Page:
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Aspen Public Radio news keeps you up to date with the latest information on the environment. From the debate over gas/oil drilling in the valley to water and wildlife - you will find our on-going commitment to those stories here.

Thompson Divide leases canceled


U.S. Secretary of the Interior Sally Jewell joined Gov. John Hickenlooper at the state capitol Thursday to announce a decision that protects the Thompson Divide, but leaves other areas open to drilling.

The Bureau of Land Management (BLM) terminated 25 leases in the Thompson Divide and closed the majority of that area to future oil and gas exploration. Gov. Hickenlooper said this decision protects one of Colorado’s “sacred places.”

“As our population grows, we’re not going to get a second chance to set aside these most important places, and I think Thompson Divide rode right to the top as a place that we want to make sure that it is protected,” Hickenlooper said.   

The BLM decision addresses 65 oil and gas leases in the White River National Forest.

Wilderness Workshop, Conservation Colorado and other environmental groups applauded the preservation of Thompson Divide, but said the resolution does not do enough to protect other areas, including Battlement Mesa and Mamm Peak.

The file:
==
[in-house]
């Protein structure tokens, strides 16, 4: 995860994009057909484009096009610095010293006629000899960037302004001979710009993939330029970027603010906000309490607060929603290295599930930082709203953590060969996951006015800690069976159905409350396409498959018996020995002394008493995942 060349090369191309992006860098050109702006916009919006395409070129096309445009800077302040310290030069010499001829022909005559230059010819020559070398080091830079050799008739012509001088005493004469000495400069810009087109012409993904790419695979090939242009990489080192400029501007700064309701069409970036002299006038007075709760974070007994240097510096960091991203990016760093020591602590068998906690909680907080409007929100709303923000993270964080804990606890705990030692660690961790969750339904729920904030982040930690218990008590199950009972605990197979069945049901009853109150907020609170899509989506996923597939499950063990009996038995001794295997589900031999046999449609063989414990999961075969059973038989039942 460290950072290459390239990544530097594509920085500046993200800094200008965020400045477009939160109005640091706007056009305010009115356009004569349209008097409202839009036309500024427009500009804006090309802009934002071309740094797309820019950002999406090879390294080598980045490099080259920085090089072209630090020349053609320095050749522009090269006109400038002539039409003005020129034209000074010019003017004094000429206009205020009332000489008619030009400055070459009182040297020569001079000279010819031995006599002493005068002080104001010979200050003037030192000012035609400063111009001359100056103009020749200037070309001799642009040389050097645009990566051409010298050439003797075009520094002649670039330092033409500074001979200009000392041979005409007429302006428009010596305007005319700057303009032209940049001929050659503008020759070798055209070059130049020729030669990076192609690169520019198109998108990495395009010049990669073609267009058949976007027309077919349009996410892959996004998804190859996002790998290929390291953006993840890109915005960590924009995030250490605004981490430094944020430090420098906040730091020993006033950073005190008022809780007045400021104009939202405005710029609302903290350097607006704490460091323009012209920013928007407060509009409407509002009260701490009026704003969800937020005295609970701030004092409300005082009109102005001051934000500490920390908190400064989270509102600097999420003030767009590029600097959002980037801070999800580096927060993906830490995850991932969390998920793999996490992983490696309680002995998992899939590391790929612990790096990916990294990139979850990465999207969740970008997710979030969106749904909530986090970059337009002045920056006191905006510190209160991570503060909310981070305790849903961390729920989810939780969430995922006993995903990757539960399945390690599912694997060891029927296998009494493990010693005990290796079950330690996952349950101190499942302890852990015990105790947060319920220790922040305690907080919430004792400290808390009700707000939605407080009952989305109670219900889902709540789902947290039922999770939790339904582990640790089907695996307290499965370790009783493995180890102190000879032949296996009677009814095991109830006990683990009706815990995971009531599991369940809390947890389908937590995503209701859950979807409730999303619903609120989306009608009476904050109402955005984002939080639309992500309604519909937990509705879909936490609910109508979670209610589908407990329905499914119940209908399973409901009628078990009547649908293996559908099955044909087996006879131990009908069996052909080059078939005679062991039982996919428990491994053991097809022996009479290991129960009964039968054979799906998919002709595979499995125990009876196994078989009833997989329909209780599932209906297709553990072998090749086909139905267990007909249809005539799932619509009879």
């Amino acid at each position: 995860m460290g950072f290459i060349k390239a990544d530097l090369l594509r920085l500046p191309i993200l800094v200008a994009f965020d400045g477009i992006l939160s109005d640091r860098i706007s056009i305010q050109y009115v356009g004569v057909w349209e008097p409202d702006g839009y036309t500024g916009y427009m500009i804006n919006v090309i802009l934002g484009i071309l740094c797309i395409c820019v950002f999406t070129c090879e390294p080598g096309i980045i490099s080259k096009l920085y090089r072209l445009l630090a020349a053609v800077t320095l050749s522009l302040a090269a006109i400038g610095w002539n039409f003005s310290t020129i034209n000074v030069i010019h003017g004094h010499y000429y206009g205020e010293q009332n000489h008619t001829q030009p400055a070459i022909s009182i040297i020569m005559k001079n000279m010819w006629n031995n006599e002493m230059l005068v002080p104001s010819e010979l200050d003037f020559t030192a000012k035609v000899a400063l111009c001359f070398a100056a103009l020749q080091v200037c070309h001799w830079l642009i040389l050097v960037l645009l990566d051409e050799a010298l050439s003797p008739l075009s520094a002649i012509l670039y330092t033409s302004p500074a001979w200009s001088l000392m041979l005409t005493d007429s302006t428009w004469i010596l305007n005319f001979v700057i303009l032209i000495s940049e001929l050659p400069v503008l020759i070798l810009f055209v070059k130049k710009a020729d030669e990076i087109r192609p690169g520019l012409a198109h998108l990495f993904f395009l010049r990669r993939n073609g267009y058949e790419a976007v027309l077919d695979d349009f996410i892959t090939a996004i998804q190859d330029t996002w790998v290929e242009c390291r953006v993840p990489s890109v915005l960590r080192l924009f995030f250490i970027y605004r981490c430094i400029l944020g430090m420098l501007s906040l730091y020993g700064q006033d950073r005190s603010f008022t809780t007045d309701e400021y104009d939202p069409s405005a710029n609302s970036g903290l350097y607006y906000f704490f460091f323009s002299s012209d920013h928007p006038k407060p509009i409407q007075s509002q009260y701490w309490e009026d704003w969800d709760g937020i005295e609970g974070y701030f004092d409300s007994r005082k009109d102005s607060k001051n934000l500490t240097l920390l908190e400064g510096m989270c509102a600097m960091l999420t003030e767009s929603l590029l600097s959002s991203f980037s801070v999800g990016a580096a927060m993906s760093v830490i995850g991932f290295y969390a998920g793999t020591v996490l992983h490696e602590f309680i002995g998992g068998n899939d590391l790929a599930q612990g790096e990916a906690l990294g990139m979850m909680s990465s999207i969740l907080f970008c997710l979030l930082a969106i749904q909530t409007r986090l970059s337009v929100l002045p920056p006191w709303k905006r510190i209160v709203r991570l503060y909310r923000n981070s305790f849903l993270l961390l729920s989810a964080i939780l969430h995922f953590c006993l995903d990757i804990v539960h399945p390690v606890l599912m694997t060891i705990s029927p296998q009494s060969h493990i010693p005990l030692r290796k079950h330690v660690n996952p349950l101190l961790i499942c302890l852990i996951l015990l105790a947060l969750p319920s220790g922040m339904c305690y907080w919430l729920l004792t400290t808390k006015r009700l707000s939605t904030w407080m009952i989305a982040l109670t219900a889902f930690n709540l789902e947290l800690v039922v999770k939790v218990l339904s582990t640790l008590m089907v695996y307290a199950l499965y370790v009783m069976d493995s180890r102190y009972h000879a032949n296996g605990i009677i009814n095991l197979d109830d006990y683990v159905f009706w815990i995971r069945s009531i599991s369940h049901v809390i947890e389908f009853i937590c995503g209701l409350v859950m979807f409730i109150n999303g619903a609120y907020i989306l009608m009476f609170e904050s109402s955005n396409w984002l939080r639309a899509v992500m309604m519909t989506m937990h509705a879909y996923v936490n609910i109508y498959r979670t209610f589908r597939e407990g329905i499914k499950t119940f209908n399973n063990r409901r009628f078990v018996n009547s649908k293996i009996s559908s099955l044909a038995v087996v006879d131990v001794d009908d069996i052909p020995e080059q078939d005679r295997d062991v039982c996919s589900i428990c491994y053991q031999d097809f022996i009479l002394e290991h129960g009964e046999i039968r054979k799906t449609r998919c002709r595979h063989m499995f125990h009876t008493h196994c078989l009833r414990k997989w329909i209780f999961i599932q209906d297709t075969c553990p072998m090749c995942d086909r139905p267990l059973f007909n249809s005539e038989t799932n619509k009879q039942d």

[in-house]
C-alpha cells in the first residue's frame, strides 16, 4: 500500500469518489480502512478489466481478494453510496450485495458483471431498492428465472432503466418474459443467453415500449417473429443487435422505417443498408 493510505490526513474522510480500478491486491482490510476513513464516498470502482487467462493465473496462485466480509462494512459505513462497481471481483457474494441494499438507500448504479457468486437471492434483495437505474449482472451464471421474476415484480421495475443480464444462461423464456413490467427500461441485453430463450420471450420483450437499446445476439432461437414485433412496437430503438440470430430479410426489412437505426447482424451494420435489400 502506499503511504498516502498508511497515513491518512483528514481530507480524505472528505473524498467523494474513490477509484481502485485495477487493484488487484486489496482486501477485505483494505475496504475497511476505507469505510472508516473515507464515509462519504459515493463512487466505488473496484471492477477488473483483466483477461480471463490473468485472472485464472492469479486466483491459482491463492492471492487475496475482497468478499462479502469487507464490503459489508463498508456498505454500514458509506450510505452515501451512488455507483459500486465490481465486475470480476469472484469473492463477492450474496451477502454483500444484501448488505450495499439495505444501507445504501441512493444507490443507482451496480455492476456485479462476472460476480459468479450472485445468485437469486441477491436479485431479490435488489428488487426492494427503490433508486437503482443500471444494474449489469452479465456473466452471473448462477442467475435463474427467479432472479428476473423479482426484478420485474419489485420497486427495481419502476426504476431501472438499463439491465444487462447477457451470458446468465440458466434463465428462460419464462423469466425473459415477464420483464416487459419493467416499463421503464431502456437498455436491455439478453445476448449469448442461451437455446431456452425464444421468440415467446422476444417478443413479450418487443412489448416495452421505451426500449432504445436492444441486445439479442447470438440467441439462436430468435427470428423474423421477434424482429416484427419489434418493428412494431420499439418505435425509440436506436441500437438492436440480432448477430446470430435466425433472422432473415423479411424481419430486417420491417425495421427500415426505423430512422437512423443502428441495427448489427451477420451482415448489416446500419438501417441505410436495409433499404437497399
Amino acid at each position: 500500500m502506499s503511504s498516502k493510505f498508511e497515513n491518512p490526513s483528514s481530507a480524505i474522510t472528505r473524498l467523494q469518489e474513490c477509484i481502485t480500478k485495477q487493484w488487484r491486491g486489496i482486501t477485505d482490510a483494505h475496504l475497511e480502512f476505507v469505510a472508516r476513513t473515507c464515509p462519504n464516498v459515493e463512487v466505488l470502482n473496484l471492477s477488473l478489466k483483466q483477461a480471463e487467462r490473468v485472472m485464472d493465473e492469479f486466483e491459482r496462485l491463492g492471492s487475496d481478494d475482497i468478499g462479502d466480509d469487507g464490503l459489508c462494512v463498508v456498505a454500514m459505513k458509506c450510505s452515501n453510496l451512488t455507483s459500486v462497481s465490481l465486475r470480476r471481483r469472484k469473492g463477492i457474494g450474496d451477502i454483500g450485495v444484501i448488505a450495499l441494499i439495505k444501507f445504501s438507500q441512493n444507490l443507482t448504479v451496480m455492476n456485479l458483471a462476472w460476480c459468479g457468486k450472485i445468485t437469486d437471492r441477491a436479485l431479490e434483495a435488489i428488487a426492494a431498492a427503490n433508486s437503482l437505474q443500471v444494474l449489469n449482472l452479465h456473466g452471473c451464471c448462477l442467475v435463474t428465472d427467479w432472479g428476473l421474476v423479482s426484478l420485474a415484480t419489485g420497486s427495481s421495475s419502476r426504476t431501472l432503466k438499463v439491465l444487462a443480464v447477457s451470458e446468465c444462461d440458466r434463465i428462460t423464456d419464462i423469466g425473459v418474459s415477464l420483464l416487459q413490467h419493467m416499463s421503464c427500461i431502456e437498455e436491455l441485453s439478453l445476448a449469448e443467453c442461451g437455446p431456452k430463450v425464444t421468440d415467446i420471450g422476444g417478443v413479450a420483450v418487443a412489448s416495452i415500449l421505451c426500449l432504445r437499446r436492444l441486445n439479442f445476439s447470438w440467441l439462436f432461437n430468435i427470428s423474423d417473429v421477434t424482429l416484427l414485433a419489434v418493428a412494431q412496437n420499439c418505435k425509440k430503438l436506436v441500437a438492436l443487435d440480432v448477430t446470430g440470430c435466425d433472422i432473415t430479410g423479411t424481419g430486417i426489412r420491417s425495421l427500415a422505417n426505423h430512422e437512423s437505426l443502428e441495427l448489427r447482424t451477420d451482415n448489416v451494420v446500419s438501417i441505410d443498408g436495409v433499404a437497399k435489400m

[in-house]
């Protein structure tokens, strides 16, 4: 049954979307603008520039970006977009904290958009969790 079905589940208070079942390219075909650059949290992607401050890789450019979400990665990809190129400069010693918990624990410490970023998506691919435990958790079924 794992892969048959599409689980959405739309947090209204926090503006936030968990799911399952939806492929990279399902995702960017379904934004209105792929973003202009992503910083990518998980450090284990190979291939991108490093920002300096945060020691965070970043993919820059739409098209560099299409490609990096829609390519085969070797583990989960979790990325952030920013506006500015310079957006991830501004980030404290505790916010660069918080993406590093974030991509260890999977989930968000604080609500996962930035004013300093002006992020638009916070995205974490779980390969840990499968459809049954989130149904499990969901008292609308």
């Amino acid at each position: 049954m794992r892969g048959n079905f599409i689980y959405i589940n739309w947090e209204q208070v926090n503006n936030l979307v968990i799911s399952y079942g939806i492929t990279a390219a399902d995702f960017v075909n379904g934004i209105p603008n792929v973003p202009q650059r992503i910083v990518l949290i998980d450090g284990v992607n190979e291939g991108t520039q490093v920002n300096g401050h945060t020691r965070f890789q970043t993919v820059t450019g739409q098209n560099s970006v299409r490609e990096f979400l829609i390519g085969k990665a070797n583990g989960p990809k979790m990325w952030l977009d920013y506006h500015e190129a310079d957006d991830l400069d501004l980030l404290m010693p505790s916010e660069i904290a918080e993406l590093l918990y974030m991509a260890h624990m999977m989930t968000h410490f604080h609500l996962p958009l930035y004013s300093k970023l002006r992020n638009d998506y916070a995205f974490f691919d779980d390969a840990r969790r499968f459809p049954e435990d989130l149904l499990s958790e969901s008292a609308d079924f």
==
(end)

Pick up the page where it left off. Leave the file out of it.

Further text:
Secretary Jewell said the BLM has found a compromise that reflects Colorado’s values.

“This is a state that understands the ability to have balance between the extraction of our resources and the preservation of those resources,” Jewell said. “This is a state that takes the long view.”

Representatives from the oil and gas industry issued statements calling the decision “punitive.” David Ludlam of the West Slope Colorado Oil and Gas Association said his organization will work with the incoming Trump administration to determine the next steps.


Listen to the full press conference with Colorado Gov. John Hickenlooper and U.S. Secretary of the Interior Sally Jewell.

Aspen native Elizabeth Stewart-Severy is excited to be making a return to both the Red Brick, where she attended kindergarten, and the field of journalism. She has spent her entire life playing in the mountains and rivers around Aspen, and is thrilled to be reporting about all things environmental in this special place. She attended the University of Colorado with a Boettcher Scholarship, and graduated as the top student from the School of Journalism in 2006. Her lifelong love of hockey lead to a stint working for the Colorado Avalanche, and she still plays in local leagues and coaches the Aspen Junior Hockey U-19 girls.
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